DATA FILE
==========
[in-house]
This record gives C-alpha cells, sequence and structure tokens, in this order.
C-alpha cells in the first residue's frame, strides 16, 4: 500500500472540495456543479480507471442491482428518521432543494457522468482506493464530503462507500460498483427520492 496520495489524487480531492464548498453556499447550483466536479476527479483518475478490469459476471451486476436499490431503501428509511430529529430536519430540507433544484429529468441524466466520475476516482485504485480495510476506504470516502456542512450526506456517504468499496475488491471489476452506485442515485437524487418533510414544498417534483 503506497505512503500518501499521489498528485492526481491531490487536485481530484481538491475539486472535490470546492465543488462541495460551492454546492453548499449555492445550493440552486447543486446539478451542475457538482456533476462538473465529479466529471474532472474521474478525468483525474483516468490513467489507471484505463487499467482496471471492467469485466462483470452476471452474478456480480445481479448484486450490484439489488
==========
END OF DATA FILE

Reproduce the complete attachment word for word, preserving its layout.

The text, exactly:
[in-house]
This record gives C-alpha cells, sequence and structure tokens, in this order.
C-alpha cells in the first residue's frame, strides 16, 4: 500500500472540495456543479480507471442491482428518521432543494457522468482506493464530503462507500460498483427520492 496520495489524487480531492464548498453556499447550483466536479476527479483518475478490469459476471451486476436499490431503501428509511430529529430536519430540507433544484429529468441524466466520475476516482485504485480495510476506504470516502456542512450526506456517504468499496475488491471489476452506485442515485437524487418533510414544498417534483 503506497505512503500518501499521489498528485492526481491531490487536485481530484481538491475539486472535490470546492465543488462541495460551492454546492453548499449555492445550493440552486447543486446539478451542475457538482456533476462538473465529479466529471474532472474521474478525468483525474483516468490513467489507471484505463487499467482496471471492467469485466462483470452476471452474478456480480445481479448484486450490484439489488